Potential for an additional ~66 fatalities/serious injuries:
This branch begins by breaking down the numbers.  There were an estimated 50 people in the building at the time of the fire.  52 firefighters arrived on scene.  Therefore, an approximate total of 102 people were potentially at risk.  Breaking the larger number down into smaller subsets allows us to examine their various experiences along with what brought them together at this place and time.


RCA Chart for Ghost Ship

An estimated 50 people were present in the building prior to the fire.  Most of these people were on the second floor attending a musical performance.  But some of them were residents or guests in different parts of the building.  The musical performance involved a series of artists, all from a single record label – the event sponsor. 

But why choose this location?  What information was (or was not) considered in making that decision?  Apparently, the record label had used this space in the past and found it desirable.  While investigating an incident like this, your lines of questioning should include past experiences, whether risks were discussed or assessed, and if so, how did those discussions ultimately lead to the decision to go ahead with this choice? 

This is very interesting ground for the RCA investigator because it provides an opportunity to uncover how people address risk.  How do our minds work when we desire an outcome, but are required to assume risk to achieve the outcome?  How do our past experiences shape our decision to proceed, or not to proceed?  This line of questioning can lead to a greater understanding of how we perceive, react to, and manage risks.

It’s also fraught with risk for the investigator because these lines of inquiry are often perceived as an attempt to assign blame and lay the groundwork for punishment.  Particularly in this case, due to the extreme impact, a great deal of skill (and perhaps immunity from consequences, and/or allowing sources to contribute anonymously) is required to extract honest answers.  No one wants to stack wood wide and high around the pole they will ultimately be tied to.

Also, people lived and worked here.  Why would they do this, even when at least some of them clearly recognized that the place was at risk of burning?  There are the economic realities of life in the Bay Area – it’s expensive.  The technology boom has brought a lot of new residents to the area and all of them make a substantial amount of money.  There is a limited amount of housing available.  People who have housing don’t want to enter the market, so inventory remains bottled up.  This drives up the price of housing, which in turn applies pressure on those who desire to live in the Bay Area, but who do not have a lot of money.  Artists like those that rented space in the Ghostship could move to a cheaper town, but why would they?.  They had the Ghostship.  Prior to the fire, it probably seemed like a perfect solution.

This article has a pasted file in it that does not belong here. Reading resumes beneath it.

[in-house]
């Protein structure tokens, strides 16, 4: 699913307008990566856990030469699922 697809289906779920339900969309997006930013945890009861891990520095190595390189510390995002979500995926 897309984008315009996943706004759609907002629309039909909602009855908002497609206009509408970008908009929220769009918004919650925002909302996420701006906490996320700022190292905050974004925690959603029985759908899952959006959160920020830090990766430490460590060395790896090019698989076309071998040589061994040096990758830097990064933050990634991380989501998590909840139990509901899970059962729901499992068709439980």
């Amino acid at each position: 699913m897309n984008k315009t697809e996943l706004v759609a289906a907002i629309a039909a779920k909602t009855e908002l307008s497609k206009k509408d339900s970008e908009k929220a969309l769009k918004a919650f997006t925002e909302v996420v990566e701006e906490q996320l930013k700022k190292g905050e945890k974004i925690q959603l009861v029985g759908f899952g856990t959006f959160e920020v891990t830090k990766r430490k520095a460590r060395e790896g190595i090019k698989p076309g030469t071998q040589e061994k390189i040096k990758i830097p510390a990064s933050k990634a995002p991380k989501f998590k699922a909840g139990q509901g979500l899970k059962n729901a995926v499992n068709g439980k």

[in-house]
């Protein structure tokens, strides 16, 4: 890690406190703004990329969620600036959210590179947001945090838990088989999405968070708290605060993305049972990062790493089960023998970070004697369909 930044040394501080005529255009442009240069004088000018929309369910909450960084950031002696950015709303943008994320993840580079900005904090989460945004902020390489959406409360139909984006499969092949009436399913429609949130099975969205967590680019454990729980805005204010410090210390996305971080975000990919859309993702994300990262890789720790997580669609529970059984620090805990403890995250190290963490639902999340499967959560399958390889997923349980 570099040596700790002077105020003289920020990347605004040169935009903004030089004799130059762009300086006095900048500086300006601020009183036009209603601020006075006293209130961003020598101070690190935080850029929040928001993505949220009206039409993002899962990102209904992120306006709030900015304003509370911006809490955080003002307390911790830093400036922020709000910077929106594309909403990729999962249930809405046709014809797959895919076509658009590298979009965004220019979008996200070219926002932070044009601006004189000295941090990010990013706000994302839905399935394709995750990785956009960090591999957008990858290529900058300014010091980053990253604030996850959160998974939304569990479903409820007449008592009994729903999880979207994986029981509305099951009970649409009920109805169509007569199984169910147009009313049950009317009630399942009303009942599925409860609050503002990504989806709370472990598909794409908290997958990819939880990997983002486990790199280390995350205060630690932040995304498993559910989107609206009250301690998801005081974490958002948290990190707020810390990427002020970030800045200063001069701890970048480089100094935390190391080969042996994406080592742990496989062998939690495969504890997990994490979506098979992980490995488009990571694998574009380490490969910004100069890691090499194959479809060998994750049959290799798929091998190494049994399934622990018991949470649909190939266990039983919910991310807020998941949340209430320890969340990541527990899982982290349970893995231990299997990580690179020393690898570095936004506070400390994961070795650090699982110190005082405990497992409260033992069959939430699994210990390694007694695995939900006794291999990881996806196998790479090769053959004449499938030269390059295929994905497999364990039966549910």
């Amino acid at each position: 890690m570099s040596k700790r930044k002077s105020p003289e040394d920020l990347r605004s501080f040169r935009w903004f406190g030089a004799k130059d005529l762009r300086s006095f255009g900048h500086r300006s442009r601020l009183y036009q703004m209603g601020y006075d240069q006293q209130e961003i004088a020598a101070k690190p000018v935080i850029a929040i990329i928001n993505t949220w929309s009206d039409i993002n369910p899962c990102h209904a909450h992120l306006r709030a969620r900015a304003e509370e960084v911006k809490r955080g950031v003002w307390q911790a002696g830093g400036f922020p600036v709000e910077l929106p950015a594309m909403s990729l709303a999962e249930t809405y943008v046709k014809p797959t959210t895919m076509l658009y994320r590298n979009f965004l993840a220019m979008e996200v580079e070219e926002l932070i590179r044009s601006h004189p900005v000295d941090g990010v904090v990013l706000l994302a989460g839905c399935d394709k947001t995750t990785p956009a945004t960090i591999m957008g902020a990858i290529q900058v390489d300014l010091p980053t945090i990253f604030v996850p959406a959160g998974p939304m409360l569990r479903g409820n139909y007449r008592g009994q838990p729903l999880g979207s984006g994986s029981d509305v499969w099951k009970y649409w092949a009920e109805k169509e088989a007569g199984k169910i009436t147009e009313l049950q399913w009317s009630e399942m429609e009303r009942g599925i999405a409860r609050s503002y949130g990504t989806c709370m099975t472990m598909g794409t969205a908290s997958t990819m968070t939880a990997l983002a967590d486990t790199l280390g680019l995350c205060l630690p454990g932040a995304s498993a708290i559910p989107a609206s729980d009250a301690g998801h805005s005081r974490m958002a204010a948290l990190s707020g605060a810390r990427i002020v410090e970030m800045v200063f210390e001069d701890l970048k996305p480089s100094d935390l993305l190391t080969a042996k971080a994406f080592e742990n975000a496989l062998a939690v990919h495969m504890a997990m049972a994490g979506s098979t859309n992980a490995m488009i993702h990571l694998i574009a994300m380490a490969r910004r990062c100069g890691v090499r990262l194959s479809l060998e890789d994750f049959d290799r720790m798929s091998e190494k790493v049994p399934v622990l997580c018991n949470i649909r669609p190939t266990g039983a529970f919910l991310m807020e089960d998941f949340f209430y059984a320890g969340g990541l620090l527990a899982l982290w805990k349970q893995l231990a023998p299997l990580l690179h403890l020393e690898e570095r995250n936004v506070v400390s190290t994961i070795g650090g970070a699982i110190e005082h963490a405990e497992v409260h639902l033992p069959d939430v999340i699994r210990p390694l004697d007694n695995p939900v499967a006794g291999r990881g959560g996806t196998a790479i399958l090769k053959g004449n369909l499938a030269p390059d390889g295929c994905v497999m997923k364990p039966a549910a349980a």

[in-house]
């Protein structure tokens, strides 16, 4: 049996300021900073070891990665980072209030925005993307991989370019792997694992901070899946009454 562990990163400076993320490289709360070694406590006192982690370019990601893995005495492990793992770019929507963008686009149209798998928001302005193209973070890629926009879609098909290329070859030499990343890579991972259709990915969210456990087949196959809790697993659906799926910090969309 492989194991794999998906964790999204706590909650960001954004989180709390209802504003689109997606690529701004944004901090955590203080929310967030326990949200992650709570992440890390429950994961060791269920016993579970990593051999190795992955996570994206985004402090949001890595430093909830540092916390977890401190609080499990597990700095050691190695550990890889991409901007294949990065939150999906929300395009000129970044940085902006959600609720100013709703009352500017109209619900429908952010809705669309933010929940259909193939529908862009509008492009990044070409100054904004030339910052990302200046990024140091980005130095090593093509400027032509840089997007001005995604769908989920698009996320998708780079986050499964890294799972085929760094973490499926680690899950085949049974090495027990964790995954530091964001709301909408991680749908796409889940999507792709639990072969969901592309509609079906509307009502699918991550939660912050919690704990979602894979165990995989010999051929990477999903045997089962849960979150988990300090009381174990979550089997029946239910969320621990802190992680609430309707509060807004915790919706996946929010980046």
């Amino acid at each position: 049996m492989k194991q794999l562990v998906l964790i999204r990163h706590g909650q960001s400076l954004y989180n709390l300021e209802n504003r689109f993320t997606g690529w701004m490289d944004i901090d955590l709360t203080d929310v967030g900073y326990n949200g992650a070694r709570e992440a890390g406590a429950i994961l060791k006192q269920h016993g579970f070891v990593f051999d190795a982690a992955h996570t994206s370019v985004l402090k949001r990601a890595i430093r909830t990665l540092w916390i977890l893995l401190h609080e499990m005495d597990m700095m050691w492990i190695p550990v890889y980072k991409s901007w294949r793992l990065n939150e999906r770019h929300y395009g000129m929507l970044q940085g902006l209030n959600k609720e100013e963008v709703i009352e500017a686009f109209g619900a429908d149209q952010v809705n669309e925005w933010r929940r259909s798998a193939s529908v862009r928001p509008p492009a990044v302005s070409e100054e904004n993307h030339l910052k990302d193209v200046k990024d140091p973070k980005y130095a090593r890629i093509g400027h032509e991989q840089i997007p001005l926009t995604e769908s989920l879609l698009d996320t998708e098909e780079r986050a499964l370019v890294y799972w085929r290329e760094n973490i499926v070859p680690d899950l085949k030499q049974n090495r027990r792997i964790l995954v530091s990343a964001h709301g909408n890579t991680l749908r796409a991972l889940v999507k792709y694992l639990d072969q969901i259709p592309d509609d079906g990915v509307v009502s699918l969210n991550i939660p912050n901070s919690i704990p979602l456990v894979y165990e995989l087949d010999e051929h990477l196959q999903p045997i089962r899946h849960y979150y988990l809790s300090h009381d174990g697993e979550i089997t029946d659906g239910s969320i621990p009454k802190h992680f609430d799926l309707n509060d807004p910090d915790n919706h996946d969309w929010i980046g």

This warehouse was available.  The owner found a single person to rent it to, and then either explicitly or implicitly allowed that person to sublet it out to many other people.  Because it was not intended to be a residential space, the overall rent was low enough and the space large enough to profitably offer up multiple individual spaces to those who desired such accommodations.  The freedom from high rents and restrictive regulations allowed tenants to make the space into whatever they wanted it to be.

A variation of the risk discussion we had earlier is applicable here as well.  Residents liked the space and wanted it to be home to them.  They could afford it.  There were limited rules.  The owners were on board – as long as the rent came in on time, they were happy.  Most importantly to everyone, no fire had yet occurred.  In fact, no fires had occurred in any of the other multiple similar warehouse dwellings around Oakland (or anywhere else, for that matter).  This likely played into the perception that the risk of residing in the Ghostship (and using it as a music venue) was worth taking.

The City of Oakland plays a significant role here as well.  The City building and fire departments could have identified these risks and shut the place down.  But they didn’t.  Why not?  Apparently, building inspectors had recently attempted to inspect the place, but were unable to gain access, so they left.  The fire department has a reported 62 vacancies of positions that have been funded, but not yet filled.  This building hadn’t been inspected in more than 30 years, if ever, despite a requirement to inspect every 2 years.  Clearly, there are massive systemic issues with how the City of Oakland is being managed.  A cause like this is often a launching point into a different investigation.  Hopefully the City of Oakland will recognize this event as a wake-up call that city residents are at risk and that the gaps uncovered by this, and subsequent investigations, need to be closed.

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Root Cause Analysis training by Sologic provides the tools, skills, and knowledge necessary to solve complex problems in any sector, within any discipline, and of any scale.  Learn More


Sologic’s Causelink has the right root cause analysis software product for you and your organization. Single users may choose to install the software locally or utilize the cloud.  Our flagship Enterprise-scale software is delivered On Premise or as SaaS in the cloud.  Learn More